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Clint Frazier will have to be perfect if he wants to beat out Jacoby Ellsbury

The rookie has been a sensation in his first 18 games, but is it enough to earn the last spot in the outfield?

Cincinnati Reds v New York Yankees Photo by Elsa/Getty Images

Back in July of 2016 is when the first resemblance of a thunder crack could be heard in the faint distance from New York City. Months went on and the ominous noises grew louder. The storm was slowly rolling in. Then, on July 1st, nearly a year later, the storm hit. Red Thunder.

In Clint Frazier’s major league debut, he hit a home run against the best team in the league. Over the next few games, he failed to conjure up that much noise, but his presence was still announced with a bang. The kid with the bright red locks, fiery attitude, and “legendary bat speed” that we’ve heard so much about was finally here. His call up to the major league was premature—coming out of necessity to fill a lineup card decimated by injury—but the excitement was still palpable.

Now, 18 games into his career, there is a movement behind Frazier. At just 22 years old, the young rookie has taken the Bronx by storm with this fast bat, faster baserunning, and penchant for hitting in the clutch.

Red Thunder has been a lightning rod for the Yankees, a team who started the year as the hottest in baseball and came into July as one of the coldest. But, over the last few games, that tailspin has begun to level out. Frazier has provided that much-needed spark.

In his short time in the league, he is batting .290/.306/.565 with three home runs, 13 RBI, and a 124 wRC+. Most impressively, 11 of his 20 hits have been for extra bases—many of which were singles that he legged into doubles with his out-of-the-box aggressive base running style. The timeliness of his hitting has also been a big lift for the Yankee offense. Frazier is batting .429/.438/.929 and has 10 RBI with runners in scoring position, sitting high above the team’s average of .256/.330/.460.

But to the dismay of Yankees fans, the writing’s on the wall and this summer fling may be coming to an end. Even though Joe Girardi said that he’s going with “the hot hand” and has been starting Frazier over Jacoby Ellsbury, the announcement was made beforehand that upon Aaron Hicks’ return from injury, Frazier will be sent back down to Scranton. This is, of course, an unpopular decision.

The Ellsbury contract has been disastrous for the Yankees. In December of 2013, the Yankees signed Boston’s center fielder to a seven-year, $153 million contract, with a team option in 2021. Coming off some strong performances for the Red Sox, the positives for Ellsbury were visible, even if the contract was bloated for a player past his best years. But, since joining the Yankees, he has consistently underperformed, putting stress on the front office to make some decisions.

When you come to the Yankees from Boston, it’s assumed that you already have somewhat of a target on your back. No Yankee fan is going to openly embrace a former Red Sox player unless they put on a show. That is something that Ellsbury has yet to do. Every game that Yankees fans have to endure.244/.318/.353, 82 wRC+ baseball from a player who also seems to get hurt if a child sneezes in a different stadium, the cloud above his head grows larger.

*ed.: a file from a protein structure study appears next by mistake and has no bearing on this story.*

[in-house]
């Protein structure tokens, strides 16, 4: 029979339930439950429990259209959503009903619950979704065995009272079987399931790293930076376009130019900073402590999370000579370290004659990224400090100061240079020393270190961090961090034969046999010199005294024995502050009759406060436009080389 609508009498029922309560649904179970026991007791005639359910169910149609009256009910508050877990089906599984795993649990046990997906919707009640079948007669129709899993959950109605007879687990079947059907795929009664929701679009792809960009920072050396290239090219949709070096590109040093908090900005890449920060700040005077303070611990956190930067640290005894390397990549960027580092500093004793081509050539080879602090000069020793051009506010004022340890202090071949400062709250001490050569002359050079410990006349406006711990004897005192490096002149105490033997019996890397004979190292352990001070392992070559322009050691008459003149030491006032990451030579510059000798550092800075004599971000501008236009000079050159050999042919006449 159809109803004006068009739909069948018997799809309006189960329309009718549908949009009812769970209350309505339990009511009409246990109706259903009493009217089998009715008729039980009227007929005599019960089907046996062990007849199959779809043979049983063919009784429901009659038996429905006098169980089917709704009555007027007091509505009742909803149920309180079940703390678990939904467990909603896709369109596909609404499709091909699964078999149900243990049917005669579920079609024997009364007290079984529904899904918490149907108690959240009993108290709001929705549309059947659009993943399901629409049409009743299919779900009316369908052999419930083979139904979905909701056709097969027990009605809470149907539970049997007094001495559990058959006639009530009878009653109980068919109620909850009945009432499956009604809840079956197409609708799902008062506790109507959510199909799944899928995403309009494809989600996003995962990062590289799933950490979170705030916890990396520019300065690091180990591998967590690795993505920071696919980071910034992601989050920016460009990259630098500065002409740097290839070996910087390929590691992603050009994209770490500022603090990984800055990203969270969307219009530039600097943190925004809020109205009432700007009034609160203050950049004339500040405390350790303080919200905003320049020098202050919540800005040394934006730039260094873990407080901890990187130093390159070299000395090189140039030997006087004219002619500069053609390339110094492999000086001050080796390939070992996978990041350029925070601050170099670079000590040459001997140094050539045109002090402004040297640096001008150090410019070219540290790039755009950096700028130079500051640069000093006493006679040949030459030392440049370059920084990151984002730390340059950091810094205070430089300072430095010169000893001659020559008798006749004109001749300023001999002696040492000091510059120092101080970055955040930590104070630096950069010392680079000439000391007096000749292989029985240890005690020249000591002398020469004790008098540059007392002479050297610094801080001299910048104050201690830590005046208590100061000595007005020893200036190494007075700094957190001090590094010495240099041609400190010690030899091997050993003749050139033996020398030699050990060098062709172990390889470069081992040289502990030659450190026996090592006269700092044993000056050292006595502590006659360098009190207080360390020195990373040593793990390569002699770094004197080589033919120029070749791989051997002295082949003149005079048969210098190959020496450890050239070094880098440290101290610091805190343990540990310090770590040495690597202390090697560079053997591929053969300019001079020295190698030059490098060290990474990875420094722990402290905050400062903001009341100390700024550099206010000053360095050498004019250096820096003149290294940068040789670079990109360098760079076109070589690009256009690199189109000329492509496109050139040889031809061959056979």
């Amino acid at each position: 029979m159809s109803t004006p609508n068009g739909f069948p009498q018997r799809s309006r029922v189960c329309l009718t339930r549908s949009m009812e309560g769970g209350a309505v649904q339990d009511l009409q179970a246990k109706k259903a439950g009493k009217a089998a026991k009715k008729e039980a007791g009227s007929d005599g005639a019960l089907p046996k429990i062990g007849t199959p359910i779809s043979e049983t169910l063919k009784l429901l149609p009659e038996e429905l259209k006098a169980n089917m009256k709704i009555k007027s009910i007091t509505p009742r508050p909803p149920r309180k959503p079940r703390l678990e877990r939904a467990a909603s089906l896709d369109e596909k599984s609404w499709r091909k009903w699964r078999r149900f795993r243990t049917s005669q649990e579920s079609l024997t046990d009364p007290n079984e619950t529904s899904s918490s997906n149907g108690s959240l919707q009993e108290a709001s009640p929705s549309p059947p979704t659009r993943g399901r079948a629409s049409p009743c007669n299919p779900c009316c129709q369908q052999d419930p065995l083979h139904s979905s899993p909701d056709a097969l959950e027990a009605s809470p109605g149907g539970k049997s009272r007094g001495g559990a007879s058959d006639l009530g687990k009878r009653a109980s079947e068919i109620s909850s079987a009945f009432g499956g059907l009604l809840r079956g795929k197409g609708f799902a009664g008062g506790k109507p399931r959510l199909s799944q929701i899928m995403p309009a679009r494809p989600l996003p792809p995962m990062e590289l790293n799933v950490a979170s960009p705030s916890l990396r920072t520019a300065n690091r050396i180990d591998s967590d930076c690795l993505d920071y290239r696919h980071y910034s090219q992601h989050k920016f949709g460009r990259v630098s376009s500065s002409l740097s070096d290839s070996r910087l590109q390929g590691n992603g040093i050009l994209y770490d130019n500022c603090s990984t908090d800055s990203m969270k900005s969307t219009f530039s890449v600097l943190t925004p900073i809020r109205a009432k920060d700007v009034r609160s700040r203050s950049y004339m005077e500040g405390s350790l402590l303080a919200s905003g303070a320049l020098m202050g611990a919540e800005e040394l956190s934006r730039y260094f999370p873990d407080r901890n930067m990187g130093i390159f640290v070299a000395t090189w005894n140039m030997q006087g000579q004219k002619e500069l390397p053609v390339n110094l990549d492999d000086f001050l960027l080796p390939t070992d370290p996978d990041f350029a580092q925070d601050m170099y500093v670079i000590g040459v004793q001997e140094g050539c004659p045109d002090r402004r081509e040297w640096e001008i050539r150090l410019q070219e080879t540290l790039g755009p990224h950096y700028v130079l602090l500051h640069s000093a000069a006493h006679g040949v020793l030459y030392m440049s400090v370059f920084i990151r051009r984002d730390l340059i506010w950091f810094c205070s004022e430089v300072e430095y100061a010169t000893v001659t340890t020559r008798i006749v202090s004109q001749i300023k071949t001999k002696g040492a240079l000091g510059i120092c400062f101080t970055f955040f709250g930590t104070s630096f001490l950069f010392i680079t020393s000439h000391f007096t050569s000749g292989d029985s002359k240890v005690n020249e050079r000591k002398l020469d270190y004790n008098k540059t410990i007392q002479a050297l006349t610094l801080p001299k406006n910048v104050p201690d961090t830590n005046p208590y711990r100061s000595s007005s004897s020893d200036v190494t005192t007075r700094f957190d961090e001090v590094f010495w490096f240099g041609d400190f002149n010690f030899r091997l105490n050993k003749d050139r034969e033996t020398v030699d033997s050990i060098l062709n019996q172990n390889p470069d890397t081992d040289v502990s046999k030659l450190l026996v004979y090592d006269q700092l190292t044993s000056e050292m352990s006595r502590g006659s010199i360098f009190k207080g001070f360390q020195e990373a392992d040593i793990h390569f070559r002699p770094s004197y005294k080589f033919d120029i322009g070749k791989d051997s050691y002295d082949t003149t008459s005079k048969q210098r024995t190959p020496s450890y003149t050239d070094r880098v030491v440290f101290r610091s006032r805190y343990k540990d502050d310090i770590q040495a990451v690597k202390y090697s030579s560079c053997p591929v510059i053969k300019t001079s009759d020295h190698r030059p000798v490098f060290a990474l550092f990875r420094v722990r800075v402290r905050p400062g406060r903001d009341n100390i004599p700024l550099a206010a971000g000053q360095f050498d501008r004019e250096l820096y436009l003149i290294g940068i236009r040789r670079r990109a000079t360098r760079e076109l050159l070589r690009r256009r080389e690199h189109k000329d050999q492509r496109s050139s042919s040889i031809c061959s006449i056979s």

This is the trouble for the Yankees. Two outfield spots are solidified in Aaron Judge and Brett Gardner. With Hicks beginning rehab, that bring the fourth outfielder spot into focus. There is no arguing that Hicks has earned his keep. In the 60 games before his injury, he was hitting .290/.398/.515 with 10 home runs and a 145 wRC+. Now that his eventual return is looming, the pressure mounts on the front office and Clint Frazier.

It’s easy to say that Ellsbury has been bad and Frazier has been good, so Frazier should win the last spot. But, an Ellsbury trade seems unlikely and the Yankees aren’t going to just designate a $21 million per year veteran for assignment in light of solid performance from a 22-year old rookie over 18 games. Frazier has been really fun to watch, but he’s still relatively unproven, and that makes for a bad business deal for the Yankee brass.

Midnight has not yet struck for Frazier, though. If he can improve some aspects of his game and tout his staying power, the Yankees might be more tempted to swallow their pride, their wallets, and Pablo Sandoval this thing. So what can Frazier improve upon to boost his favorability?

The first thing to tackle is his on base percentage. Frazier has an unsightly .306 OBP, stemming from an abysmal 2.8% walk rate. In 72 plate appearances, he has only walked two times. That’s most definitely not what you want. To top it off, he owns a 27.8% strikeout rate. If he wants to stick around, evening out those numbers closer to something like Hicks’ 15.3% walk rate and 17.4% strikeout rate is a good place to start.

Next is his defense. Frazier has made some flashy plays in the outfield, but he still produces a -0.6 UZR. Compare that to his contemporaries, and he looks like the odd man out. Aaron Hicks has a 5.0 UZR, Aaron Judge, 3.4, and Brett Gardner, 3.7. What Red Thunder does have going for him is that Ellsbury is the lame duck at -1.5 UZR. However, proving to be better than Ellsbury isn’t enough.

Frazier earning the fourth spot in the outfield isn’t a case of who is the best player. He’s not just going up against another outfielder; he’s going up against a bad business deal, a proud front office, and a giant pile of money. As much as we’d all love to see him stick around and continue to light up Yankee Stadium with clutch hits and lightning, it’s easier said than done.

Unfortunately for him, good doesn’t cut it. For Clint Frazier to stick around, he might have to be damn near perfect.